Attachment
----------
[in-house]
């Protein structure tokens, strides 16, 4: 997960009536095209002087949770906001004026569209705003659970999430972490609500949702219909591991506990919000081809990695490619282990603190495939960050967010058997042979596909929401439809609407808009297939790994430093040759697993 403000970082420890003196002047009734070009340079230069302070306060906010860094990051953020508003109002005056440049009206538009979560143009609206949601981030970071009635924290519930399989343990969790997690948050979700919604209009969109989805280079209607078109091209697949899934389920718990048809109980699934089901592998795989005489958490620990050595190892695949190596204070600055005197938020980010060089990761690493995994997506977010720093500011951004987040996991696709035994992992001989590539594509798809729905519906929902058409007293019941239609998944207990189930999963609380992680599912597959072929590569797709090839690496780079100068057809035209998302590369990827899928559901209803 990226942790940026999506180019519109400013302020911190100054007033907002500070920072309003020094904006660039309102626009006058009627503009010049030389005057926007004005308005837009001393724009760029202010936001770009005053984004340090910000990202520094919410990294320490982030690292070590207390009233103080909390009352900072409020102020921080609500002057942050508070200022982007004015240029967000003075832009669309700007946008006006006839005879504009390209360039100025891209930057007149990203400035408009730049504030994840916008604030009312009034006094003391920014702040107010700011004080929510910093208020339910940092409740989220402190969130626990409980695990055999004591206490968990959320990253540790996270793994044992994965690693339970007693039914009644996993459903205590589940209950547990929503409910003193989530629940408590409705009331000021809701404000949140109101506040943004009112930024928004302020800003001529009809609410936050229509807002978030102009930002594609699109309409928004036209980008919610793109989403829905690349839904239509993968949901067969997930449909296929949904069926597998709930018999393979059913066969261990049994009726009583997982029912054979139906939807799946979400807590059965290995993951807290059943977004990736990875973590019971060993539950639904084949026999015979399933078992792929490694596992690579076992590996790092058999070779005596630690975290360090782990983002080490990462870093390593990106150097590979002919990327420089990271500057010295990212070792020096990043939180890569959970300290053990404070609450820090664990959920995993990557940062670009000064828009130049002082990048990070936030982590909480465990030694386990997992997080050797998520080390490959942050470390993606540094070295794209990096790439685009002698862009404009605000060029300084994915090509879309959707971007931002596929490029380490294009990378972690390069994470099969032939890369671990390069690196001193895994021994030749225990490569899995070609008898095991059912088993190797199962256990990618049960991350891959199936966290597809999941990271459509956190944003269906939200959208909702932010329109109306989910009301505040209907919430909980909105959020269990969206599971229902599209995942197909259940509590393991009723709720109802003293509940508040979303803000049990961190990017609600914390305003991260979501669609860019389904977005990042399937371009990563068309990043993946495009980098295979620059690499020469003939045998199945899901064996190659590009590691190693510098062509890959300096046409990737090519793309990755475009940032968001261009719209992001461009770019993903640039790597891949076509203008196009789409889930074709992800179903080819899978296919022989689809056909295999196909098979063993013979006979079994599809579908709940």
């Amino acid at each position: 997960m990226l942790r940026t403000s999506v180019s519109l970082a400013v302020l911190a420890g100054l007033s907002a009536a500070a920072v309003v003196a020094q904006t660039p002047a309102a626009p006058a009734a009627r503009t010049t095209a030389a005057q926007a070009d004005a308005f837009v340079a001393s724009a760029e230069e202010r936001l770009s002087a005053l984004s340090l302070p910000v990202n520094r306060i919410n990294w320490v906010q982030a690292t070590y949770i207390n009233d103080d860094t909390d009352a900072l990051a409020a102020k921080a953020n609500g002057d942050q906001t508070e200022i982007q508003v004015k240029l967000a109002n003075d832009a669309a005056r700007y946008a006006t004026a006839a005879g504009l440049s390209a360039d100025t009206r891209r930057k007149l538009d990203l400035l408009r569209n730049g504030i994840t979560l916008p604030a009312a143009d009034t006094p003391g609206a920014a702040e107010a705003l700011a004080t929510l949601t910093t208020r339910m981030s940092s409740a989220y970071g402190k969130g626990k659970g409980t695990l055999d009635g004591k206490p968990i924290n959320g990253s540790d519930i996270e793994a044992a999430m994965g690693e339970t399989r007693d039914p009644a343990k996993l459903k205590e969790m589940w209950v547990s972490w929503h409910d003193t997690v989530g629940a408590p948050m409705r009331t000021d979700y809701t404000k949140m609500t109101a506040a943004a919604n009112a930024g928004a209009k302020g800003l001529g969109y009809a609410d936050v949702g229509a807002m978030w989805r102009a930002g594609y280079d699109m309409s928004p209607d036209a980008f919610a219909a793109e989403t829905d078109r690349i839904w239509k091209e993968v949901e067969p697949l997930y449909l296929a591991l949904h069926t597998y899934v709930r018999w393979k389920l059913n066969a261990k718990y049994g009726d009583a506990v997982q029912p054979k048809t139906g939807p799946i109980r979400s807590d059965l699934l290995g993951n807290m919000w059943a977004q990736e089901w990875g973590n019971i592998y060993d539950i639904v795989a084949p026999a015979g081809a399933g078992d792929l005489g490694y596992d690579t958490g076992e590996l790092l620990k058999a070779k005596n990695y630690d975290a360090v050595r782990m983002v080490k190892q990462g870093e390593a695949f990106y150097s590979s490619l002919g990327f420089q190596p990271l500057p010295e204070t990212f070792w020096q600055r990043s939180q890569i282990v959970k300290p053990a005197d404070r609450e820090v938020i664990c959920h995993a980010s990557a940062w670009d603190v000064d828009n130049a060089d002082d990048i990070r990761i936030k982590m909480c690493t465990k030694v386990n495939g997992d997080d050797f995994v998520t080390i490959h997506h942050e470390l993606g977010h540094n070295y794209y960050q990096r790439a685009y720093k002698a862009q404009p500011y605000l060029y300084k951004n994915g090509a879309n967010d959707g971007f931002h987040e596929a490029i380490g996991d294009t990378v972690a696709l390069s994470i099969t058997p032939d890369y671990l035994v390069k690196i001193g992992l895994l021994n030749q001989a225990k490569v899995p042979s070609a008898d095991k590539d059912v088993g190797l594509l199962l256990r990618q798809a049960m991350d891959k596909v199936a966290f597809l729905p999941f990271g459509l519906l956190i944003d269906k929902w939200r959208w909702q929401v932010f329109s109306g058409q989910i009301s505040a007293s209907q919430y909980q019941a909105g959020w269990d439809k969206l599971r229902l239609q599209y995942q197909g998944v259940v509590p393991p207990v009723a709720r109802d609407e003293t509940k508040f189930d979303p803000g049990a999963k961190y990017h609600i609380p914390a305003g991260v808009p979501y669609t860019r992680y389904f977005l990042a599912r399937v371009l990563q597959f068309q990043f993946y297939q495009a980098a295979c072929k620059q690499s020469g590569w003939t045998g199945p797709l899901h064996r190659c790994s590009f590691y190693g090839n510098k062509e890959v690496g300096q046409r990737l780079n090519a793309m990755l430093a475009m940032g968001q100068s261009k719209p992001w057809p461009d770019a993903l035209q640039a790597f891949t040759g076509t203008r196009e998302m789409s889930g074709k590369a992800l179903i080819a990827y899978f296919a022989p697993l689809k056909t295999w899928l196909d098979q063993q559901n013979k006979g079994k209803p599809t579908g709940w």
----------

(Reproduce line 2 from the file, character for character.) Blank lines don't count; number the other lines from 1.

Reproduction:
């Protein structure tokens, strides 16, 4: 997960009536095209002087949770906001004026569209705003659970999430972490609500949702219909591991506990919000081809990695490619282990603190495939960050967010058997042979596909929401439809609407808009297939790994430093040759697993 403000970082420890003196002047009734070009340079230069302070306060906010860094990051953020508003109002005056440049009206538009979560143009609206949601981030970071009635924290519930399989343990969790997690948050979700919604209009969109989805280079209607078109091209697949899934389920718990048809109980699934089901592998795989005489958490620990050595190892695949190596204070600055005197938020980010060089990761690493995994997506977010720093500011951004987040996991696709035994992992001989590539594509798809729905519906929902058409007293019941239609998944207990189930999963609380992680599912597959072929590569797709090839690496780079100068057809035209998302590369990827899928559901209803 990226942790940026999506180019519109400013302020911190100054007033907002500070920072309003020094904006660039309102626009006058009627503009010049030389005057926007004005308005837009001393724009760029202010936001770009005053984004340090910000990202520094919410990294320490982030690292070590207390009233103080909390009352900072409020102020921080609500002057942050508070200022982007004015240029967000003075832009669309700007946008006006006839005879504009390209360039100025891209930057007149990203400035408009730049504030994840916008604030009312009034006094003391920014702040107010700011004080929510910093208020339910940092409740989220402190969130626990409980695990055999004591206490968990959320990253540790996270793994044992994965690693339970007693039914009644996993459903205590589940209950547990929503409910003193989530629940408590409705009331000021809701404000949140109101506040943004009112930024928004302020800003001529009809609410936050229509807002978030102009930002594609699109309409928004036209980008919610793109989403829905690349839904239509993968949901067969997930449909296929949904069926597998709930018999393979059913066969261990049994009726009583997982029912054979139906939807799946979400807590059965290995993951807290059943977004990736990875973590019971060993539950639904084949026999015979399933078992792929490694596992690579076992590996790092058999070779005596630690975290360090782990983002080490990462870093390593990106150097590979002919990327420089990271500057010295990212070792020096990043939180890569959970300290053990404070609450820090664990959920995993990557940062670009000064828009130049002082990048990070936030982590909480465990030694386990997992997080050797998520080390490959942050470390993606540094070295794209990096790439685009002698862009404009605000060029300084994915090509879309959707971007931002596929490029380490294009990378972690390069994470099969032939890369671990390069690196001193895994021994030749225990490569899995070609008898095991059912088993190797199962256990990618049960991350891959199936966290597809999941990271459509956190944003269906939200959208909702932010329109109306989910009301505040209907919430909980909105959020269990969206599971229902599209995942197909259940509590393991009723709720109802003293509940508040979303803000049990961190990017609600914390305003991260979501669609860019389904977005990042399937371009990563068309990043993946495009980098295979620059690499020469003939045998199945899901064996190659590009590691190693510098062509890959300096046409990737090519793309990755475009940032968001261009719209992001461009770019993903640039790597891949076509203008196009789409889930074709992800179903080819899978296919022989689809056909295999196909098979063993013979006979079994599809579908709940």